On Monday evening Yasiel was the only one of ten Home Run Derby contestants who failed to send even a single long missile into the grandstands. Facing true live pitching tonight Puig was stuck down twice swinging (by Felix Hernandez and Max Scherzer) and once looking (by Yu Darvish). The two-day performance did nothing to enhance a growing legend for Puig, who also saw both a Derek Jeter double and a Mike Trout triple escape his grasp in right field during a three-run AL uprising in the opening inning.
On the whole Puig’s plight was the only true negative. Abreu connected with the only pitch he saw, even if it produced a line-drive out; Céspedes was handcuffed twice but had already come up big twenty-four honors earlier in the showcase exhibition Derby; Ramirez hit safely in the midst of the AL game-winning rally; and Chapman produced the anticipated handful of smoking three-digit speed gun fastballs for which he is noted. And the biggest plus of all was the sense that this was only a beginning. Chances seem promising that the all-star “Cuban Five” will be back on the field twelve months from now when the 86th Midsummer Classic is unveiled on Chapman’s home turf in Cincinnati.
Cuban 2014 All-Star Game Milestones and Memorable Moments
A record number of five former modern-era Cuban League veterans appear in the All-Star Game, including the first four non-pitchers. The only larger Cuban All-Star contingent numbered six in 1968, but of that group only starting pitcher Luis Tiant had actually played professionally back on his native island.
Alexei Ramirez becomes the first former Cuban Leaguer (and also the first-ever Cuban-born big leaguer) to hit safely and also score a run during his first All-Star Game plate appearance. Ramirez is also the first Cuban to hit safely in his first trip to the dish since Tony Taylor did so in the second of two 1960 games. And he is also the first to reach base in each of his first two All-Star plate appearances.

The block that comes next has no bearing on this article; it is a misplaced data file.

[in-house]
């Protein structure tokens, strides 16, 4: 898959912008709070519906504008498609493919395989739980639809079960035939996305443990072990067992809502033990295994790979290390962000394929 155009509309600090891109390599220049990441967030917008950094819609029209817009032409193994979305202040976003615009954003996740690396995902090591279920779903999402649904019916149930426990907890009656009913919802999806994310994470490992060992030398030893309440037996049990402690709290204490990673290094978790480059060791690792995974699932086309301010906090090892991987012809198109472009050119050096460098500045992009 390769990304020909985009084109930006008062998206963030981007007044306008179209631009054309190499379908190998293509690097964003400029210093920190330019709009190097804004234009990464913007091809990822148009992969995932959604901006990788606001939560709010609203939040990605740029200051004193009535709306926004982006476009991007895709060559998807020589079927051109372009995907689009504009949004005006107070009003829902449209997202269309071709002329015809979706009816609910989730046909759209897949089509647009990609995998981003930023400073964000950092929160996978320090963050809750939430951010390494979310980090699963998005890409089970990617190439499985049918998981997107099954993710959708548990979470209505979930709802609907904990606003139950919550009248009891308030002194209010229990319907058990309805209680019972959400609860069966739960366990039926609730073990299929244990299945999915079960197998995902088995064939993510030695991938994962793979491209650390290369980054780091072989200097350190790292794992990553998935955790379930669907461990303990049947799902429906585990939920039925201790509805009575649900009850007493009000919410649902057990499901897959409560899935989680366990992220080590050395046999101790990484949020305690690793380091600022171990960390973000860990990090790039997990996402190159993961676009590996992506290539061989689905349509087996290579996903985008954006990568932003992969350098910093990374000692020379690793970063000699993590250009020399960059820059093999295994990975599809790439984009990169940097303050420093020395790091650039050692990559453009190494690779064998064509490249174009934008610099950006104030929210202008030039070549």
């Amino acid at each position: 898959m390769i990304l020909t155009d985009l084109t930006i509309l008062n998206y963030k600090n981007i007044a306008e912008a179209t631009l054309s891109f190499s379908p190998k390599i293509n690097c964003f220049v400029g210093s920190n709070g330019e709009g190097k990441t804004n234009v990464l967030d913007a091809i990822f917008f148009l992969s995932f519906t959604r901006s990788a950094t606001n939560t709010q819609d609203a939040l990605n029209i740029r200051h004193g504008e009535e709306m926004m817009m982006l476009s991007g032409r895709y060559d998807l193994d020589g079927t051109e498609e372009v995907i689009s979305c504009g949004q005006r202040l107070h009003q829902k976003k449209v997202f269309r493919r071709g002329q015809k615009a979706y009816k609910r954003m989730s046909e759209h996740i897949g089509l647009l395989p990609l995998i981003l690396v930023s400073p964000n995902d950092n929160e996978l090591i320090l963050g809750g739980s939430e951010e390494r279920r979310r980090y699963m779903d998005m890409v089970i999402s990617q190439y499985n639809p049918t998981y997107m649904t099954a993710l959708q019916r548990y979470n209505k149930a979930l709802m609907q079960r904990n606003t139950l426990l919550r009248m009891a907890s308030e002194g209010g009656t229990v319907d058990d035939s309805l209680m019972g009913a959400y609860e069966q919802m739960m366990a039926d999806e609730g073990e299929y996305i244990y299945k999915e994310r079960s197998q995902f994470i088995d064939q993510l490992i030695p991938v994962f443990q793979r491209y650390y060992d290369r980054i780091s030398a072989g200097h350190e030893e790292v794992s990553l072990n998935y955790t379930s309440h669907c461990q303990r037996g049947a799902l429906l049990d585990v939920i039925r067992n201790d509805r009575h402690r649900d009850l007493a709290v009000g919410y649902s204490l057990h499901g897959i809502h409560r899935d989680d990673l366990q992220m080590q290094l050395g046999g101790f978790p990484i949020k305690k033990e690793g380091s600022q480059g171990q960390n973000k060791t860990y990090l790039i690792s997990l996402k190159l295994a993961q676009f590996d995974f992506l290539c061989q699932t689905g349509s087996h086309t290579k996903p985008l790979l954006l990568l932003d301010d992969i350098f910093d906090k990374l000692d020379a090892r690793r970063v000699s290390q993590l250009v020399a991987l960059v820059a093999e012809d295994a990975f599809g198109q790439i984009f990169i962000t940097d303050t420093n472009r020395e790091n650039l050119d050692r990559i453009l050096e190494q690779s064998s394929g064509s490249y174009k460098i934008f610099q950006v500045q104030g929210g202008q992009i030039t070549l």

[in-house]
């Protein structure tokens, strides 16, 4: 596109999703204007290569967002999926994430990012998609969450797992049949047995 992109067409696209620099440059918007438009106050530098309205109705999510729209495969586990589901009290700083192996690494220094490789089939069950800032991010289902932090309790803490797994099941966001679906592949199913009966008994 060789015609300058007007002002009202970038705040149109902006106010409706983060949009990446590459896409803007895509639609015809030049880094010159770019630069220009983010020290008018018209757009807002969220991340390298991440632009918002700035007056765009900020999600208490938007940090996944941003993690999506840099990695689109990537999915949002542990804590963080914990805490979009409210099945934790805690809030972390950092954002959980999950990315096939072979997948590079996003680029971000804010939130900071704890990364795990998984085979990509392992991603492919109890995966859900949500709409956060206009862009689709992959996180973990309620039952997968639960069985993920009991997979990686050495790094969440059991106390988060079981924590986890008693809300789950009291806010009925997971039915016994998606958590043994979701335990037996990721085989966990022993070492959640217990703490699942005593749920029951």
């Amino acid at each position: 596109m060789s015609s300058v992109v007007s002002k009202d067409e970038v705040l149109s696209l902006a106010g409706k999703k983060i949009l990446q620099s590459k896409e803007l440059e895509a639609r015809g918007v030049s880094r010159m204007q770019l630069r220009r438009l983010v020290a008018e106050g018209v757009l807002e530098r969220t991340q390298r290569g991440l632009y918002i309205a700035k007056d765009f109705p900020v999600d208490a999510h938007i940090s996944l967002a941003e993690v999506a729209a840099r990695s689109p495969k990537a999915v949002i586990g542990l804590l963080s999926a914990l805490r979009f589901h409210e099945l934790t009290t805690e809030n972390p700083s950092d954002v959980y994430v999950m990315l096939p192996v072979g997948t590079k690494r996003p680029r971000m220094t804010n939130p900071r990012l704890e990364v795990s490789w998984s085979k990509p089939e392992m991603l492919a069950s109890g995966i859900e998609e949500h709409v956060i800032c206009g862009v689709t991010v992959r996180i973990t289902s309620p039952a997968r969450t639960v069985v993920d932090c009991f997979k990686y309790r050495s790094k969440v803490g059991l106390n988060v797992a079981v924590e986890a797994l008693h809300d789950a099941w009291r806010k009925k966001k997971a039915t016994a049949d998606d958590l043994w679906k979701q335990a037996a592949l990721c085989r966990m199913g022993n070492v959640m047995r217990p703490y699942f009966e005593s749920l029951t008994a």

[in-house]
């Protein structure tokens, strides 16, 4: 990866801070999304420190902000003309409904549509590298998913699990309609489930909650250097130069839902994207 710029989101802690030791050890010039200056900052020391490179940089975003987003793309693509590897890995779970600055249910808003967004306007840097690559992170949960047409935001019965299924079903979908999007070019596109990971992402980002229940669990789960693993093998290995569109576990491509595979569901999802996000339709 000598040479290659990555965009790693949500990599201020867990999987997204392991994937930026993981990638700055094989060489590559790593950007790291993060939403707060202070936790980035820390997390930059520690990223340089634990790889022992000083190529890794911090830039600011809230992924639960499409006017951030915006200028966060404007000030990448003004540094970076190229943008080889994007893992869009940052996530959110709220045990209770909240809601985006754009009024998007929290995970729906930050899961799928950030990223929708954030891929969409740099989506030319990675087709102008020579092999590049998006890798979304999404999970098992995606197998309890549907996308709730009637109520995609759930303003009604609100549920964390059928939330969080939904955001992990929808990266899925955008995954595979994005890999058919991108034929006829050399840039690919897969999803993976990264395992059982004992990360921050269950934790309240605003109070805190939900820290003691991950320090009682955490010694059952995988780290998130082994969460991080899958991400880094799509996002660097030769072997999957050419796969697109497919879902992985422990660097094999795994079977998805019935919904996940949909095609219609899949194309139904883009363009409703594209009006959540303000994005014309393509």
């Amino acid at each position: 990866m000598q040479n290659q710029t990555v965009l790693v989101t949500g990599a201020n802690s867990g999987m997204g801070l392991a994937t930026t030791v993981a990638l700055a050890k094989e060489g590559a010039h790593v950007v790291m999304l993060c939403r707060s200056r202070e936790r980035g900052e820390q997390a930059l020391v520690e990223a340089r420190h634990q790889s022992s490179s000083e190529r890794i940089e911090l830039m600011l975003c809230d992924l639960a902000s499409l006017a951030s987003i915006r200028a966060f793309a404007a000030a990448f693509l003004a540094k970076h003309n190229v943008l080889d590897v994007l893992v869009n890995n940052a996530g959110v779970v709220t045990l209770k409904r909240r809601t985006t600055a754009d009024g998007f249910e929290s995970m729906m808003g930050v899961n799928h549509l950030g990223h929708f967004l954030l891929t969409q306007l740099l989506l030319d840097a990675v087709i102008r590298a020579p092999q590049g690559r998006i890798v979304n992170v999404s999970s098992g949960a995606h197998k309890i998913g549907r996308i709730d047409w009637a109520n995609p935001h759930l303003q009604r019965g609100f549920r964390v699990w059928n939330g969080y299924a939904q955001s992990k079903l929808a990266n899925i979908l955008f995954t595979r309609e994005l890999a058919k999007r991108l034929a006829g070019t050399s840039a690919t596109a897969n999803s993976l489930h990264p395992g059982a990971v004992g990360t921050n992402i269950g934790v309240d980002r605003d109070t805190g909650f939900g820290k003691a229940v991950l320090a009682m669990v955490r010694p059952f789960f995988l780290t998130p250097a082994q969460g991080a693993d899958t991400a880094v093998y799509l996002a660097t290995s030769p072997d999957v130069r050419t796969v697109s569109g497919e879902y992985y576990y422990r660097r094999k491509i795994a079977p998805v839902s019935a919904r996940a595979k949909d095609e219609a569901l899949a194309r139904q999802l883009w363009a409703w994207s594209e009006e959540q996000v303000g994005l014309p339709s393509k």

Aroldis Chapman delivers a mere five pitches with four being clocked at 100-plus mph. Chapman also becomes the first Cuban hurler to play in as many as three different All-Star Games since Luis Tiant made his third appearance back in 1976. Camilo Pascual and Mike Cuéllar are the only other two Cuban pitchers to appear in three different All-Star Games.
Yasiel Puig becomes the first Cuban to strike out in each of his first three All-Star plate appearances and also the first of his countrymen to go down swinging three times in a single Midsummer Classic contest.
Yoenis Céspedes (the only Cuban Home Run Derby winner) also becomes the third Cuban Derby participant (along with Rafael Palmeiro and Jose Canseco) to appear in both the Derby and the All-Star Game itself in the same year.
A Cuban pitcher (Chapman) and batter (Céspedes) square off in an All-Star Game for only the second time ever. The first and only other occasion came when Mike Cuéllar struck out Tony Oliva in the eleventh frame of the marathon 1967 contest.
(*) PETER C. BJARKMAN is author of A History of Cuban Baseball, 1864-2006 (McFarland, 2007, 2014) and is widely recognized as a leading authority on Cuban baseball, past and present. He has been reporting on Cuban League action and Cuba’s national team as Senior Writer for www.BaseballdeCuba.com for nearly a full decade and is currently writing a groundbreaking book (The Yanqui in Cuba’s Dugout) detailing his two decades of travel throughout Cuba and his adventures covering the Cuban national team abroad. His work as a “Cuban baseball insider” has also been featured on Anthony Bourdain’s Travel Channel episode of “No Reservations Cuba” (2011) and with a 2010 front page profile in the Wall Street Journal.